Three-Legged Dog

We love all dogs — four legged, or not. Three-legged dogs, lovingly referred to as tripawds, are the same as every other dog. They deserve the same amount of love, though they may need just a little more care and attention. Here are our tips for taking care of a three-legged dog. 

Adopting a Three-Legged Dog

When it comes to adopting a tripawd, there aren’t many differences. They likely lost the leg due to an injury or birth defect and the shelter or breed would likely make sure the wound is fully healed before allowing them to be adopted. The shelter staff will be able to fill you in on whether they have any ongoing care needs.

When you bring your three-legged dog home, give them time to explore at their own pace. Like many shelter dogs, there’s a chance they’ve never climbed stairs before or jumped onto a couch. Use positive reinforcement training to encourage them to tackle new activities—they’ll be pros in no time.

After all, three legs are still just as capable as four! 

Exercising Your Tripawd

Regular exercise is necessary for all dogs, but it’s extra crucial for three-legged dogs, who can experience pain or joint problems if they’re carrying around too much weight. You’re going to have to worry a little more about obesity with tripawds than regular dogs because of their increased risk of injury. You can help lower that risk with dog elbow or ACL braces

Let them run, scamper, play, and fall as they want to. It’s all part of how they have fun. If you notice your tripawd isn’t as coordinated as your other dogs, resist the urge to be overprotective. They are not as balanced because their weight isn’t as evenly distributed. It’s completely normal. 

On walks, let your tripawd set the pace. Aim for multiple short walks throughout the day to ensure they don’t tire out their legs. Swimming is amazing for tripawds as well. It helps their limbs and joints stay healthy without putting any added stress on them.

Tripawds have very few limitations and a whole lot of love to give. Provide them with the care they need and they’ll go on to live long and happy lives, no extra fuss required.

Tips on Keeping Your Three-Legged Dog Happy 

Three-legged dogs can either feel more vulnerable because of their missing limb, or not even realize it’s gone. It all depends on the dog. If yours is the former, then you can help boost their confidence. Try new things and let them enjoy it at their own pace. Ease them into hiking, let them jump into the water when they’re ready to, and show them that they can do everything their four-legged friends can.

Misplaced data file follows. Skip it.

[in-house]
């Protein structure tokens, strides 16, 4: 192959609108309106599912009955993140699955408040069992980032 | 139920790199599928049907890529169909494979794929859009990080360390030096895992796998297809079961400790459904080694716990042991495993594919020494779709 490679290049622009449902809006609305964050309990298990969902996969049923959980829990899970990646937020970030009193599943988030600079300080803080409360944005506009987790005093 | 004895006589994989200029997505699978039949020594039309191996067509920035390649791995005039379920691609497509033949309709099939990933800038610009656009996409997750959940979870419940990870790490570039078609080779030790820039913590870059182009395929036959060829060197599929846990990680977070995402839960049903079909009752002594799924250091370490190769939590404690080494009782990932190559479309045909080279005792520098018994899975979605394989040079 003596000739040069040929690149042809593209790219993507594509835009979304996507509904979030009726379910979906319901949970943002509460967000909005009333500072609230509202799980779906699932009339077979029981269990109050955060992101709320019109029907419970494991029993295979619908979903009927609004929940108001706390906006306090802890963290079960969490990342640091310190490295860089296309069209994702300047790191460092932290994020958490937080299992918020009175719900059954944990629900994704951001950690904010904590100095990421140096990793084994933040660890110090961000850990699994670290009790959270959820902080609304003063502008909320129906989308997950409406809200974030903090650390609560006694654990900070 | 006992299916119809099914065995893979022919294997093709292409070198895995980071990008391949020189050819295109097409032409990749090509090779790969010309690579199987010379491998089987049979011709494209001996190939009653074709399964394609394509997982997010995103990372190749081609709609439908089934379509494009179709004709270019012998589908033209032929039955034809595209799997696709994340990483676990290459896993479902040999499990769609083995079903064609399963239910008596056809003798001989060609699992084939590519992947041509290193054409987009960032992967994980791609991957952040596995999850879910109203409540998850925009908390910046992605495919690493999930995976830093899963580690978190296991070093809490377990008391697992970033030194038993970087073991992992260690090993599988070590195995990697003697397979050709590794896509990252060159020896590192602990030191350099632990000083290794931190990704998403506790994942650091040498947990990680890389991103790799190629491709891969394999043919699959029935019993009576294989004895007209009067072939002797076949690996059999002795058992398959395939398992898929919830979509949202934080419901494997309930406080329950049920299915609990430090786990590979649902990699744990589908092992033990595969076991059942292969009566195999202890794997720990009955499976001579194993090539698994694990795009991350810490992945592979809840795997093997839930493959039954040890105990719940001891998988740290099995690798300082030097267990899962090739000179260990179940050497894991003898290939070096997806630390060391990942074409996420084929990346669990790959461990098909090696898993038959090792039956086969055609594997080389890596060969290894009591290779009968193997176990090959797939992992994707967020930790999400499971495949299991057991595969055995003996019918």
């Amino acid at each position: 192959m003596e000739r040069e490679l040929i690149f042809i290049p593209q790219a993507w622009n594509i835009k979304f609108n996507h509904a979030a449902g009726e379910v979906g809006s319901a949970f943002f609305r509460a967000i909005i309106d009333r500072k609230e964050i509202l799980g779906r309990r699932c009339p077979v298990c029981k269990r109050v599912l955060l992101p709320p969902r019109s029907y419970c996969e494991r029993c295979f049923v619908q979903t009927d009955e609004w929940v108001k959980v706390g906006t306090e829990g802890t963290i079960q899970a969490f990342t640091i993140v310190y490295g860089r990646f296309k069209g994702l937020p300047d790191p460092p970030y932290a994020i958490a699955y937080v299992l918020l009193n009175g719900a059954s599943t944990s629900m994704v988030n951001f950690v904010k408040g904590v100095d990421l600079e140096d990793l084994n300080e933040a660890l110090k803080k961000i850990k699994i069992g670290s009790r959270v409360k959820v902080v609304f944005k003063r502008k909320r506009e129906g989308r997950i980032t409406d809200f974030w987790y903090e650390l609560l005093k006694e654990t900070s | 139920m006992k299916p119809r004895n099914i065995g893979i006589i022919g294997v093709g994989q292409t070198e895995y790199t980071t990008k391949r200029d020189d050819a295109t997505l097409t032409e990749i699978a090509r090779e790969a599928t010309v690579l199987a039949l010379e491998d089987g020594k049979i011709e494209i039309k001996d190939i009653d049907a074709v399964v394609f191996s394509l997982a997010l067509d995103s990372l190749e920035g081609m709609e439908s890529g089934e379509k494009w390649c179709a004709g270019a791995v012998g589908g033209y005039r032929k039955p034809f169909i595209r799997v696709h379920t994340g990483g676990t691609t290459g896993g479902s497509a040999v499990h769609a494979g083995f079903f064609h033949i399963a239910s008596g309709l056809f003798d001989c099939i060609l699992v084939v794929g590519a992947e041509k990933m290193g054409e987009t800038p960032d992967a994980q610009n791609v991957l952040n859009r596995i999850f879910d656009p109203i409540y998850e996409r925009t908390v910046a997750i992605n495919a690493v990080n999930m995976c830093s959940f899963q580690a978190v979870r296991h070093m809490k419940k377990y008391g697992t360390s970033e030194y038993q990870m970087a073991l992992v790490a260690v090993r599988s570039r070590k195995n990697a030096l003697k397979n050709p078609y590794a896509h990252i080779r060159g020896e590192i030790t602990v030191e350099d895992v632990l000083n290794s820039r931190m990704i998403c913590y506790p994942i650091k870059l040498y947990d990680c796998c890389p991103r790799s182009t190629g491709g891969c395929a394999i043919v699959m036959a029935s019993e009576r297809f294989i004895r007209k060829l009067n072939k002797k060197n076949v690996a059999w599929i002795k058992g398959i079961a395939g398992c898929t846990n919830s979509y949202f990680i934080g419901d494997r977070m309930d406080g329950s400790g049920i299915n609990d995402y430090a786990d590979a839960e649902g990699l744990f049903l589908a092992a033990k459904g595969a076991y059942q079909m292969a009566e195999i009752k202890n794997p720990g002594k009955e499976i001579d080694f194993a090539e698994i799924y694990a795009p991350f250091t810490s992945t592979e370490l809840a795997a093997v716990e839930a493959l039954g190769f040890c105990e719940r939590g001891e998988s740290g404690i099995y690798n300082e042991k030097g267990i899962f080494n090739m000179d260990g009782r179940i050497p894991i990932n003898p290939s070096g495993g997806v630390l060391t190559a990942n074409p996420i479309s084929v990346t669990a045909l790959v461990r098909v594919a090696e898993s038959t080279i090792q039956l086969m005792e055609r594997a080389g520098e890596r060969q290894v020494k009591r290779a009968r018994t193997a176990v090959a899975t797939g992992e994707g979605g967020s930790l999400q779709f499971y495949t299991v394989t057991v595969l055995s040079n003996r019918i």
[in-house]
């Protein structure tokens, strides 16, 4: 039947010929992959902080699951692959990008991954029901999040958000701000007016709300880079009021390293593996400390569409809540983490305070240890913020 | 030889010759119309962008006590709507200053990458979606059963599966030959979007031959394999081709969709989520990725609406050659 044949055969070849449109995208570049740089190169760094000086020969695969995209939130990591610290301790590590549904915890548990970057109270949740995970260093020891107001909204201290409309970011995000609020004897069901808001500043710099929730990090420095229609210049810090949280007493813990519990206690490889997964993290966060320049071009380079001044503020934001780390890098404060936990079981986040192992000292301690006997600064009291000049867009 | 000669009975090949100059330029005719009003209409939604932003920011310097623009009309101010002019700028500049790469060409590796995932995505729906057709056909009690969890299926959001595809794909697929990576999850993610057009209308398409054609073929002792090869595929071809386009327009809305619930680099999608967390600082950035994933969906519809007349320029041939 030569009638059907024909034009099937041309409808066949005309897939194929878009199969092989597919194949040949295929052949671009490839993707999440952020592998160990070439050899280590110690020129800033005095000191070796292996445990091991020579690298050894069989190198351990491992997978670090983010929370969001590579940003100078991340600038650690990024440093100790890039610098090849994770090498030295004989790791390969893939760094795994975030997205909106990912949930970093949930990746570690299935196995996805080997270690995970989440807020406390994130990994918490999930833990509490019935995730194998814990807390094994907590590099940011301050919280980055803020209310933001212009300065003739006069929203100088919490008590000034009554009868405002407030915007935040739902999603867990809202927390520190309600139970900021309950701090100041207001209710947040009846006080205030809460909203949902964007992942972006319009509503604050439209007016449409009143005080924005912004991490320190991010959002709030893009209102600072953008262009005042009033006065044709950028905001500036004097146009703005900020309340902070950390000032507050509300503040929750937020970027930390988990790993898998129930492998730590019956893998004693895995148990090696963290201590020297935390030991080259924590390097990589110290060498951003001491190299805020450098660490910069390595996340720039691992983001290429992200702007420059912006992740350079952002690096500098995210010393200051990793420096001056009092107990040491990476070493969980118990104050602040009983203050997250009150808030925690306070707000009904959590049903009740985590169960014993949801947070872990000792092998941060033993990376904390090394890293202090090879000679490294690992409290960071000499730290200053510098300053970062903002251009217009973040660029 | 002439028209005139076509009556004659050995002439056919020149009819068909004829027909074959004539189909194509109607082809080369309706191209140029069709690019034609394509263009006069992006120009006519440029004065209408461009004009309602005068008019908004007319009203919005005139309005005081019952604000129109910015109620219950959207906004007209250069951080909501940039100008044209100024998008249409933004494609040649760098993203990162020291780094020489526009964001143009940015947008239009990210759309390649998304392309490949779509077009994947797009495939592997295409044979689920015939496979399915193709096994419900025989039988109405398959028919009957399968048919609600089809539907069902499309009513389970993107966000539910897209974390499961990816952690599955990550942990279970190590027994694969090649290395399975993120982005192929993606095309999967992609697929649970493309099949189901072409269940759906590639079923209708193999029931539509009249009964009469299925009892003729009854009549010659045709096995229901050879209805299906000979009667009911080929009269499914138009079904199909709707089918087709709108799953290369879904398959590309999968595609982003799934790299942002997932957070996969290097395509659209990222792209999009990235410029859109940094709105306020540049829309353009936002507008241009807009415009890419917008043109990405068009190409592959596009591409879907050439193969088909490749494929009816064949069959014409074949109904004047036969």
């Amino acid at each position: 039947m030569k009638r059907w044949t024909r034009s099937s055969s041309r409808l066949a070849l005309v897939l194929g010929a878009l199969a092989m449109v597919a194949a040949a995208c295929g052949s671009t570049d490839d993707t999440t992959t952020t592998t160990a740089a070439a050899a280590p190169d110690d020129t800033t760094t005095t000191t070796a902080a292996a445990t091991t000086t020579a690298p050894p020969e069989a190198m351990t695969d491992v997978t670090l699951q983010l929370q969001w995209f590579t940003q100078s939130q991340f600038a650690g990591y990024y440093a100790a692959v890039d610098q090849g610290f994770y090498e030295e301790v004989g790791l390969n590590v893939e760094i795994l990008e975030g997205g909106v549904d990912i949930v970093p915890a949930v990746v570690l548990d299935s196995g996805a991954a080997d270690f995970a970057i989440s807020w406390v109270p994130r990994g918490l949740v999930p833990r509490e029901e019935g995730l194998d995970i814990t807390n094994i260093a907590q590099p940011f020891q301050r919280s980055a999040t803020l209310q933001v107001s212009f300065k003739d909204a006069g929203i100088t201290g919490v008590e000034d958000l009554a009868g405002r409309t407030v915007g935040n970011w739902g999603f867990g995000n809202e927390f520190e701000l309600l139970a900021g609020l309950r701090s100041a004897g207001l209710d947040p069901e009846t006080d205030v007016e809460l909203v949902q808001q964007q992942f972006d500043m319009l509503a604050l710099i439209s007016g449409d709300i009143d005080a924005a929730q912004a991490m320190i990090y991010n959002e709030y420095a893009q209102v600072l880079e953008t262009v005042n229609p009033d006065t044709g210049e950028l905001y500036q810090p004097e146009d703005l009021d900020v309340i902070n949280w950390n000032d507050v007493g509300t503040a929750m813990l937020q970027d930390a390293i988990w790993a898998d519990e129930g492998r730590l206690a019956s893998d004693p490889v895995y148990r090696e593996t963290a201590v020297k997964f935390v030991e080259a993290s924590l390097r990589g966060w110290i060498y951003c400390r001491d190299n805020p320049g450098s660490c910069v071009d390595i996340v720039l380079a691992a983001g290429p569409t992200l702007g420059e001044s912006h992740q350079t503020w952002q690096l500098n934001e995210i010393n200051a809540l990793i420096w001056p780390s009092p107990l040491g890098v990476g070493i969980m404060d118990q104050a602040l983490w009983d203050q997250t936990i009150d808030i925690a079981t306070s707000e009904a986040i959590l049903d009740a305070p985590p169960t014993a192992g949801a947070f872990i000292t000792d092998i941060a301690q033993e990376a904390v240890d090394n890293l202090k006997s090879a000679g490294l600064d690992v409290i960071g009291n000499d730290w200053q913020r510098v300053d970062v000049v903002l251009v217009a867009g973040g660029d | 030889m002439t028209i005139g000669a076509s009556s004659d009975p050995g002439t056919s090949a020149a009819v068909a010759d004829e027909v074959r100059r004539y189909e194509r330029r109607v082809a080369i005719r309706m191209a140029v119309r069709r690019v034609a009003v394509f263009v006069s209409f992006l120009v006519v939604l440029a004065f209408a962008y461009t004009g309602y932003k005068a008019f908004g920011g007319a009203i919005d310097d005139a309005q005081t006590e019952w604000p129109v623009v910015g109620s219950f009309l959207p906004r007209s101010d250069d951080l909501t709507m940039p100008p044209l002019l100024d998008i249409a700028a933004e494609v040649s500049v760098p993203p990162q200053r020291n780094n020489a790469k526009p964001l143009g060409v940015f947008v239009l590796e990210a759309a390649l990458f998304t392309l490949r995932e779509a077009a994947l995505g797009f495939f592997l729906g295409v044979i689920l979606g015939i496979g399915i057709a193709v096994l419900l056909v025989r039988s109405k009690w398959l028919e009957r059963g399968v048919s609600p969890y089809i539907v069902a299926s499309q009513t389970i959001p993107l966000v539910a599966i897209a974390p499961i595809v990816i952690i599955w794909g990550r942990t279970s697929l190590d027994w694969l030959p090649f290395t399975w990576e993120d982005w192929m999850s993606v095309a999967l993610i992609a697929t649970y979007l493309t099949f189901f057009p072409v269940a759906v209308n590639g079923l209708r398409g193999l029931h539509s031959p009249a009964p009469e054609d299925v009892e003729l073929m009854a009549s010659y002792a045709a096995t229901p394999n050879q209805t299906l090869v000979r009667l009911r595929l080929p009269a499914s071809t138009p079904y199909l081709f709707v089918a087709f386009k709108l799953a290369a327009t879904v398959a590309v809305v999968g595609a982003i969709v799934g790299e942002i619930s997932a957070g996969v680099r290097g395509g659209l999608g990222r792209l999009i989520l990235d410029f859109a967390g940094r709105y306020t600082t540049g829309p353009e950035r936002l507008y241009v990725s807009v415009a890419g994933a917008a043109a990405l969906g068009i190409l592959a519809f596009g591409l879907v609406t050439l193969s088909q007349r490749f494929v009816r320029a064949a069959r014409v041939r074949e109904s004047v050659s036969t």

It’s also crucial to maintain a healthy diet. Three-legged dogs need plenty of protein and you should actively work to cut down on treats and fatty foods. They’ll need all the muscle they can get to compensate, without worrying about extra pounds. 

If your dog prefers to “hop” instead of run, let them! It won’t hurt them and, although it may look weird, it’s a habit they developed to compensate. There is no need to train it out of them. Instead, embrace their quirks and make it easier for them to hop around the house. 

If your dog is missing one of their front legs, then they’re putting about 60% of their body weight onto one limb. Perhaps add a ramp up to your bed or couch or add rugs for grip to help them out?

For outside play, make sure your yard is clear of all debris and as level as you can make it. Play on the grass and dirt instead of hard concrete. Basically, do everything you can to keep their three paws and legs healthy. After all, if the one gets injured, it may make walking so much harder for your pup. Plan ahead and accordingly to make sure they stay as safe as possible. 

Finally, raised food and water bowls are a must. If they’re missing a front leg, it will be very hard for your dog to lean down far enough to eat or drink out of ground-level bowls. Make it easier for them and they’ll love you all the more for it. 

We at Doggy Brace know how hard it can be to take care of a dog with special needs. However, a tripawd may not need any extra attention at all. It all depends on the dog and how comfortable they are with you and their home. Give them plenty of love and patience and you’ll see them thrive. We guarantee it.